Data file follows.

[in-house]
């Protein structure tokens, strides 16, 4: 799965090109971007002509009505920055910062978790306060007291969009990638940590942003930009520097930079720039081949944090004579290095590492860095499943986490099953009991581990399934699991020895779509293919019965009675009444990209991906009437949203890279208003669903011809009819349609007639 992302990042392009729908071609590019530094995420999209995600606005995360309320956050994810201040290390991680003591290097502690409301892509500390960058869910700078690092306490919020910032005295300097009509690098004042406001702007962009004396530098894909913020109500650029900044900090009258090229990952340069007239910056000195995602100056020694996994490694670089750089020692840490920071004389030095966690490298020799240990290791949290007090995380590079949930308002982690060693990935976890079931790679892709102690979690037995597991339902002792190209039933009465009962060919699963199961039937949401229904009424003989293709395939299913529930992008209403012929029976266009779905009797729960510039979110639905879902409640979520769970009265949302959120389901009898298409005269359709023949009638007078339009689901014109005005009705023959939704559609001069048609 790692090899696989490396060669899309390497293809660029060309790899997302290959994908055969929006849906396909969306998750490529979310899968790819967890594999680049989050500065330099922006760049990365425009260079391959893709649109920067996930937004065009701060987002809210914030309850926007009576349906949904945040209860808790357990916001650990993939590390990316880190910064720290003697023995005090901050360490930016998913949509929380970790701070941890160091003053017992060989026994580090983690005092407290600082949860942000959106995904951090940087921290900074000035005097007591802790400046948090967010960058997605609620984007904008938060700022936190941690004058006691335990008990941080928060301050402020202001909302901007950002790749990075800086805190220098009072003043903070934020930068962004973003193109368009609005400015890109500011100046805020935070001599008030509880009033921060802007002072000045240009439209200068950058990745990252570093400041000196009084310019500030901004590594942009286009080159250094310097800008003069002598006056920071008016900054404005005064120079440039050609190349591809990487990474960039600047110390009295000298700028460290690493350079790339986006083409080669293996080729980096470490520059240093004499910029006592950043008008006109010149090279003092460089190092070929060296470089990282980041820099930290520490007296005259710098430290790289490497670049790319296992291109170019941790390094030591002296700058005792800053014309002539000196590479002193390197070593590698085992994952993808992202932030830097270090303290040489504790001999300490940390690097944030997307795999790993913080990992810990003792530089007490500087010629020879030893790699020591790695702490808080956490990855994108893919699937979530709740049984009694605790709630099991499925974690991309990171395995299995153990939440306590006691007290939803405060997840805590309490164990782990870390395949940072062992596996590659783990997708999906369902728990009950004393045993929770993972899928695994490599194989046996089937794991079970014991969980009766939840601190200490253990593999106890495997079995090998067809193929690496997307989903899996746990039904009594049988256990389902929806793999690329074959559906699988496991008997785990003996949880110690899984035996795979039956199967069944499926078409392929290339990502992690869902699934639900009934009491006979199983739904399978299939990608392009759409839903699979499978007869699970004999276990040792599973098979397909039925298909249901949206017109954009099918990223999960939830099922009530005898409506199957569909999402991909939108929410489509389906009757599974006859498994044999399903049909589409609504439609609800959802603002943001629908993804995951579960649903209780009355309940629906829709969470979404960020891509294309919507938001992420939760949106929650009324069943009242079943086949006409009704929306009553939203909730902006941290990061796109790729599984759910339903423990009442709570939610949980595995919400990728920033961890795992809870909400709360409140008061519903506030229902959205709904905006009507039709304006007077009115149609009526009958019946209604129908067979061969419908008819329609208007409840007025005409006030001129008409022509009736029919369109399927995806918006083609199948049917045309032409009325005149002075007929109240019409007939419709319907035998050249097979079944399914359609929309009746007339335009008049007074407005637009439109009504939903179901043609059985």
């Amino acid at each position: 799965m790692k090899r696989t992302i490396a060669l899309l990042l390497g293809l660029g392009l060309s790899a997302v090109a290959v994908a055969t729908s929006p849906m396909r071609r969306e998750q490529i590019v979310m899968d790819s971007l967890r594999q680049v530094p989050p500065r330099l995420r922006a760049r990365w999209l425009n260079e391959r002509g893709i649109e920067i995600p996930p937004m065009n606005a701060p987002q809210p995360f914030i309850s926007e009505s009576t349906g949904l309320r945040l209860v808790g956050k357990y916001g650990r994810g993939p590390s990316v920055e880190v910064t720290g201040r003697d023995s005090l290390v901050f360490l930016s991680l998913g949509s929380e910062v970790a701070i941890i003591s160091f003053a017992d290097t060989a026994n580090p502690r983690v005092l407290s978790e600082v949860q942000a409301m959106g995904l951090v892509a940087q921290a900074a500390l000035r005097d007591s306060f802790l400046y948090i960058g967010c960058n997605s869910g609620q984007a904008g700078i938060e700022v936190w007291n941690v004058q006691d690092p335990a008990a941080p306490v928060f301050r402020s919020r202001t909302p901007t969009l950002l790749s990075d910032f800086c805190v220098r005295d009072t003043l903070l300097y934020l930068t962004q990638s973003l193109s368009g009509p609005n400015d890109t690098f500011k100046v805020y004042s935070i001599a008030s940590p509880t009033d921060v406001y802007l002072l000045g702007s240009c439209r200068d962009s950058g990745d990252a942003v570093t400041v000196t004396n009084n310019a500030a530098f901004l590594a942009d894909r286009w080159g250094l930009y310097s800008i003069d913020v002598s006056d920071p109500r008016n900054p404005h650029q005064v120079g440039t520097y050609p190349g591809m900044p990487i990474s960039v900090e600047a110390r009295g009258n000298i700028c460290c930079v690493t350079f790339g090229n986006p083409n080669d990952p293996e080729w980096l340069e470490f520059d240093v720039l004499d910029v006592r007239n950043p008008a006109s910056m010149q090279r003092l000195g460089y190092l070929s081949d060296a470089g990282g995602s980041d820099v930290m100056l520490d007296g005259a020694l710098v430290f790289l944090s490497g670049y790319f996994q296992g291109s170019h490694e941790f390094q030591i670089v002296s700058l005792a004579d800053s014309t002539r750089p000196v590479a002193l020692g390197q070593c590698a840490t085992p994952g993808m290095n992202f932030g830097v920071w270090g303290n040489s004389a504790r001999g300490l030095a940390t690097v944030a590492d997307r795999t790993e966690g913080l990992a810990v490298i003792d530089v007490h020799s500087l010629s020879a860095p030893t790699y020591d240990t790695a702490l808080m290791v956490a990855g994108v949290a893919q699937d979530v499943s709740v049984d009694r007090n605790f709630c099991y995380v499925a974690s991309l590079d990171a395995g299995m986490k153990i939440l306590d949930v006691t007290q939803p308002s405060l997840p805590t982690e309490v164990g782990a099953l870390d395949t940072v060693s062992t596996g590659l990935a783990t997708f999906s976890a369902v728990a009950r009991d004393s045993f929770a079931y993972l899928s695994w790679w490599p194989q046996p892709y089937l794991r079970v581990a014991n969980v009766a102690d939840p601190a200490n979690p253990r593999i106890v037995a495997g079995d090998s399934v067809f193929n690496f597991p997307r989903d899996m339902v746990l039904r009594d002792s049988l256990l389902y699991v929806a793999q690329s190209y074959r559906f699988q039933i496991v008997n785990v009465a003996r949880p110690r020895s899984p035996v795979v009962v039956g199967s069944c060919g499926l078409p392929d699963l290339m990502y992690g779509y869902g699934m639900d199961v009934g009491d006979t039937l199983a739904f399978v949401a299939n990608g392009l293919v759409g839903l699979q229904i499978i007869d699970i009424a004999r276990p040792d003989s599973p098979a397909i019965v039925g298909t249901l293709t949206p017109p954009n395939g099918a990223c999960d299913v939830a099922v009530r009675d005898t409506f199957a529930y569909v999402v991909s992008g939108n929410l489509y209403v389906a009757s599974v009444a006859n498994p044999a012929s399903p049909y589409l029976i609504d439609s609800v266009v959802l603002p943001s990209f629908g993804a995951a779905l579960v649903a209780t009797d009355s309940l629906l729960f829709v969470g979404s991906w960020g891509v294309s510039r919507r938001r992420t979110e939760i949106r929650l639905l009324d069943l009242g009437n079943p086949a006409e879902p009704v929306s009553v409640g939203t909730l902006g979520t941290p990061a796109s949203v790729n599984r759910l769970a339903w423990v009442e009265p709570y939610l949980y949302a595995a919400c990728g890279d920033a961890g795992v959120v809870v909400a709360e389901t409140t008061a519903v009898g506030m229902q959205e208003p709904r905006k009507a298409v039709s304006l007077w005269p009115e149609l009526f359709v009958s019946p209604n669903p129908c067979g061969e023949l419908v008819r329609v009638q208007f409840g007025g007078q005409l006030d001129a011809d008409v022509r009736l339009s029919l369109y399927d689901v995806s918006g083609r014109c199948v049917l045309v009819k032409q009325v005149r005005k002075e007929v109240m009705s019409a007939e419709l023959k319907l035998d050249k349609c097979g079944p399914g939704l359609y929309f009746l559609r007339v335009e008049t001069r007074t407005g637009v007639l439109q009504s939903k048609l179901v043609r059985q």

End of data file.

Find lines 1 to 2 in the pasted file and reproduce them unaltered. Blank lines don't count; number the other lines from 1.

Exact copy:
[in-house]
């Protein structure tokens, strides 16, 4: 799965090109971007002509009505920055910062978790306060007291969009990638940590942003930009520097930079720039081949944090004579290095590492860095499943986490099953009991581990399934699991020895779509293919019965009675009444990209991906009437949203890279208003669903011809009819349609007639 992302990042392009729908071609590019530094995420999209995600606005995360309320956050994810201040290390991680003591290097502690409301892509500390960058869910700078690092306490919020910032005295300097009509690098004042406001702007962009004396530098894909913020109500650029900044900090009258090229990952340069007239910056000195995602100056020694996994490694670089750089020692840490920071004389030095966690490298020799240990290791949290007090995380590079949930308002982690060693990935976890079931790679892709102690979690037995597991339902002792190209039933009465009962060919699963199961039937949401229904009424003989293709395939299913529930992008209403012929029976266009779905009797729960510039979110639905879902409640979520769970009265949302959120389901009898298409005269359709023949009638007078339009689901014109005005009705023959939704559609001069048609 790692090899696989490396060669899309390497293809660029060309790899997302290959994908055969929006849906396909969306998750490529979310899968790819967890594999680049989050500065330099922006760049990365425009260079391959893709649109920067996930937004065009701060987002809210914030309850926007009576349906949904945040209860808790357990916001650990993939590390990316880190910064720290003697023995005090901050360490930016998913949509929380970790701070941890160091003053017992060989026994580090983690005092407290600082949860942000959106995904951090940087921290900074000035005097007591802790400046948090967010960058997605609620984007904008938060700022936190941690004058006691335990008990941080928060301050402020202001909302901007950002790749990075800086805190220098009072003043903070934020930068962004973003193109368009609005400015890109500011100046805020935070001599008030509880009033921060802007002072000045240009439209200068950058990745990252570093400041000196009084310019500030901004590594942009286009080159250094310097800008003069002598006056920071008016900054404005005064120079440039050609190349591809990487990474960039600047110390009295000298700028460290690493350079790339986006083409080669293996080729980096470490520059240093004499910029006592950043008008006109010149090279003092460089190092070929060296470089990282980041820099930290520490007296005259710098430290790289490497670049790319296992291109170019941790390094030591002296700058005792800053014309002539000196590479002193390197070593590698085992994952993808992202932030830097270090303290040489504790001999300490940390690097944030997307795999790993913080990992810990003792530089007490500087010629020879030893790699020591790695702490808080956490990855994108893919699937979530709740049984009694605790709630099991499925974690991309990171395995299995153990939440306590006691007290939803405060997840805590309490164990782990870390395949940072062992596996590659783990997708999906369902728990009950004393045993929770993972899928695994490599194989046996089937794991079970014991969980009766939840601190200490253990593999106890495997079995090998067809193929690496997307989903899996746990039904009594049988256990389902929806793999690329074959559906699988496991008997785990003996949880110690899984035996795979039956199967069944499926078409392929290339990502992690869902699934639900009934009491006979199983739904399978299939990608392009759409839903699979499978007869699970004999276990040792599973098979397909039925298909249901949206017109954009099918990223999960939830099922009530005898409506199957569909999402991909939108929410489509389906009757599974006859498994044999399903049909589409609504439609609800959802603002943001629908993804995951579960649903209780009355309940629906829709969470979404960020891509294309919507938001992420939760949106929650009324069943009242079943086949006409009704929306009553939203909730902006941290990061796109790729599984759910339903423990009442709570939610949980595995919400990728920033961890795992809870909400709360409140008061519903506030229902959205709904905006009507039709304006007077009115149609009526009958019946209604129908067979061969419908008819329609208007409840007025005409006030001129008409022509009736029919369109399927995806918006083609199948049917045309032409009325005149002075007929109240019409007939419709319907035998050249097979079944399914359609929309009746007339335009008049007074407005637009439109009504939903179901043609059985």